Herland - Study Guide Introduction Summary & Analysis

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The Introduction by Ann J. Lane characterizes Herland as feminist-socialist satire. Lane presents a brief biography of Charlotte Perkins Gilman then places Herland in context as one of three utopian works created by the author. Lane also discusses Gilman's notable reputation, largely forgotten by scholars at the time of Lane's writing (1979), and links Gilman's work with the birth of the feminist movement in America.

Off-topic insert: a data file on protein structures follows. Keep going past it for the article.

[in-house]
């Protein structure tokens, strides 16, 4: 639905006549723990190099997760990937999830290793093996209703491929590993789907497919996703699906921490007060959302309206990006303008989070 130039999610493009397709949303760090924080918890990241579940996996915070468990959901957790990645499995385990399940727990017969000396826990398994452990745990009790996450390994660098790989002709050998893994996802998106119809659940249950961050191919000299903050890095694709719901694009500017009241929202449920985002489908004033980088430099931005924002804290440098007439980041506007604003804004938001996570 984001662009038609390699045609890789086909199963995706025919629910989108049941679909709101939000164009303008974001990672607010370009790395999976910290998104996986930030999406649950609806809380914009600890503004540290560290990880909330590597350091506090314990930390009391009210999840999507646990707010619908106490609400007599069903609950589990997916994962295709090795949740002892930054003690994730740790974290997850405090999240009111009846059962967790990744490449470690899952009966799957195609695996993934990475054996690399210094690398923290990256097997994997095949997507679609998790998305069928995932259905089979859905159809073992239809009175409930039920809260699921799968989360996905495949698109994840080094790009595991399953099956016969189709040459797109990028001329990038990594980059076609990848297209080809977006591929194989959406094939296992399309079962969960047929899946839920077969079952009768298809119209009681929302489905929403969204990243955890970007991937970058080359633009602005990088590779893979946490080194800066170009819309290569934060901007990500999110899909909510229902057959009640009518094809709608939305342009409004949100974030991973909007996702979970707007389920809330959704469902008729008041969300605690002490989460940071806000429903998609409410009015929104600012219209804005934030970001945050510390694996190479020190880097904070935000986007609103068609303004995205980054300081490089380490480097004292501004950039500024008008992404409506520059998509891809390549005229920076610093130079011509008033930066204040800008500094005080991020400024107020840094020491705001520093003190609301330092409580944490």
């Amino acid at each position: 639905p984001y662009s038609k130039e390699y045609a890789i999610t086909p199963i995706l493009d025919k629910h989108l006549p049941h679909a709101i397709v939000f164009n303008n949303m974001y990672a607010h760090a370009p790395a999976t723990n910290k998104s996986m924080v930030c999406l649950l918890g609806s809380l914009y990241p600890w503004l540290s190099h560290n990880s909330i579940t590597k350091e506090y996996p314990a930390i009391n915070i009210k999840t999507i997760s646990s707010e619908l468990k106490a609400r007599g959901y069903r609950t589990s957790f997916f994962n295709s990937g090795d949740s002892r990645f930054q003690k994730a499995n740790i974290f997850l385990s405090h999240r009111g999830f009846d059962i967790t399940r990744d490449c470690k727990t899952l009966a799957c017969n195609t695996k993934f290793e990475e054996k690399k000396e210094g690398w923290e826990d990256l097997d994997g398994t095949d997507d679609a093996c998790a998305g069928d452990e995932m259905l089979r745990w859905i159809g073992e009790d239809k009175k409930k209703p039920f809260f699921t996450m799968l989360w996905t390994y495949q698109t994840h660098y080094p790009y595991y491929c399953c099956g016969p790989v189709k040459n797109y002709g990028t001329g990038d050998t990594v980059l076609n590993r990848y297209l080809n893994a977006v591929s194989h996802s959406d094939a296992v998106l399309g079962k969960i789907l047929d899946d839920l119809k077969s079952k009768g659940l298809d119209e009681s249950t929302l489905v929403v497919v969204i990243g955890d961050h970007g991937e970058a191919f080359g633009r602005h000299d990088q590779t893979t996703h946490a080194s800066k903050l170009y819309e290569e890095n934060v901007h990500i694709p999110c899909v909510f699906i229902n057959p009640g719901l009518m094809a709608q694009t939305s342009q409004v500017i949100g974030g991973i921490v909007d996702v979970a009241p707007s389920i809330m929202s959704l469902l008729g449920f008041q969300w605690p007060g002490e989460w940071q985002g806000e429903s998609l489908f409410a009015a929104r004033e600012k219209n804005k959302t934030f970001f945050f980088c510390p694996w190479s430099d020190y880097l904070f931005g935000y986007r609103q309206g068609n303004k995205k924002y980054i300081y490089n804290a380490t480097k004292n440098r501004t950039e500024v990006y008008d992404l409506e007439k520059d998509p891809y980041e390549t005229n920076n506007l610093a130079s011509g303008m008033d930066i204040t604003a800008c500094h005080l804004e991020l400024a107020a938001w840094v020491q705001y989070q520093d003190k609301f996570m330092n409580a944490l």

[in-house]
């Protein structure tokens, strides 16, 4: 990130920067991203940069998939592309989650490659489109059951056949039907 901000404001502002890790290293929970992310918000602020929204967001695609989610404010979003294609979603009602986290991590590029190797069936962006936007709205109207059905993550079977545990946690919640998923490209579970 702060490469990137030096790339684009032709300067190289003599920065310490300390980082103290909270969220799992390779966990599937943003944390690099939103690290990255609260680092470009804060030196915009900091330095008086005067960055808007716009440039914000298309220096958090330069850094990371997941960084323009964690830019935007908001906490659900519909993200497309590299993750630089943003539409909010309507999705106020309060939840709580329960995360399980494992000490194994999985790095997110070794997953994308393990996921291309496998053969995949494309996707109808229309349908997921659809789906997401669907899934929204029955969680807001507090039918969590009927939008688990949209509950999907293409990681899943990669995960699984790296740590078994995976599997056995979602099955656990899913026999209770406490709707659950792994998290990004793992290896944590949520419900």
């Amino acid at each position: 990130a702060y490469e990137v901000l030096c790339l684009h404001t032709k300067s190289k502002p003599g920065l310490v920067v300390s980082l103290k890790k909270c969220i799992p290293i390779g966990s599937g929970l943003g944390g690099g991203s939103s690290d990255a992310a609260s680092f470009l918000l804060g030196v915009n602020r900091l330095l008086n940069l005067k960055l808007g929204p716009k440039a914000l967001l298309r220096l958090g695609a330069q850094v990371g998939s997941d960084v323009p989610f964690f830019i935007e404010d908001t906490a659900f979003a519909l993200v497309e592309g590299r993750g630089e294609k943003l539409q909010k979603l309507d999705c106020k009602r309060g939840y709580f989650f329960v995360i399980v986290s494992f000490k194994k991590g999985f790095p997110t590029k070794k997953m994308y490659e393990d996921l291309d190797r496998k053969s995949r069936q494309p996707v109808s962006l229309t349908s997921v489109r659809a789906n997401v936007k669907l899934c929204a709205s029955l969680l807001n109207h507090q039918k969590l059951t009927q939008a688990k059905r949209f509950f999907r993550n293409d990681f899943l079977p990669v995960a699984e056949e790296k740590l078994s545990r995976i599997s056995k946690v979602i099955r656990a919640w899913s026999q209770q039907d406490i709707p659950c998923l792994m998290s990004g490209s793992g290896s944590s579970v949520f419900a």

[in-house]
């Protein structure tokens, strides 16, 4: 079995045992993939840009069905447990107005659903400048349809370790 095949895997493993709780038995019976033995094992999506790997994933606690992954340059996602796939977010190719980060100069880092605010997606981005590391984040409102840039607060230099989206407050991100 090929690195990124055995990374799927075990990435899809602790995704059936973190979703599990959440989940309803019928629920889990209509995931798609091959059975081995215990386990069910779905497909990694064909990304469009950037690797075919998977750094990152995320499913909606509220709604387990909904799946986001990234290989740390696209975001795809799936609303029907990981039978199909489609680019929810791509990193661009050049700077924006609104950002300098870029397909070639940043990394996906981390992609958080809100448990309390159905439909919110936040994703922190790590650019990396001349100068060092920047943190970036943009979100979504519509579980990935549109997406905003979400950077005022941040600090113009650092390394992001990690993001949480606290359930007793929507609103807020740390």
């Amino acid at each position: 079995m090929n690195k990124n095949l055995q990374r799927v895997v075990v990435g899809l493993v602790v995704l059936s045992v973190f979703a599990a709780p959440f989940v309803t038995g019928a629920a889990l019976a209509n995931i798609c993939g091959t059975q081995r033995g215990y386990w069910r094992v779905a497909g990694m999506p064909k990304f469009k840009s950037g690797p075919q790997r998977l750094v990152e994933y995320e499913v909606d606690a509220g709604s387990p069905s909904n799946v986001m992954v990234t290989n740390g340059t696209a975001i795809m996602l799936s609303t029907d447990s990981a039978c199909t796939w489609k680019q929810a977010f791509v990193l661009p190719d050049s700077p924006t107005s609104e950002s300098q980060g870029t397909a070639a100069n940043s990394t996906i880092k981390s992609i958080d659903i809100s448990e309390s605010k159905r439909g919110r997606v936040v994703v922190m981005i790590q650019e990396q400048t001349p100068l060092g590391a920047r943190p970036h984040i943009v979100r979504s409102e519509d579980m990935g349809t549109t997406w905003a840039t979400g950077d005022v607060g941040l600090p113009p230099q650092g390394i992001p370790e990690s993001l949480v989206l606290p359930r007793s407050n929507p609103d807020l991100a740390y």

Notable elements from Gilman's biography include a difficult childhood, Gilman's two marriages, a terminal cancer diagnosis and her ultimate suicide. Gilman was born Charlotte Anna Perkins to a man of letters, Frederic Beecher Perkins, who abandoned his wife and child shortly after his daughter's birth. Struggling to raise her daughter alone, Mary A. Fitch moved nineteen times in eighteen years, living in fourteen different cities. This traumatic childhood for Charlotte is followed by her marriage in 1884, at age twenty-four, to artist Charles Walter...

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This section contains 1,118 words
(approx. 3 pages at 400 words per page)
Buy the Herland Study Guide
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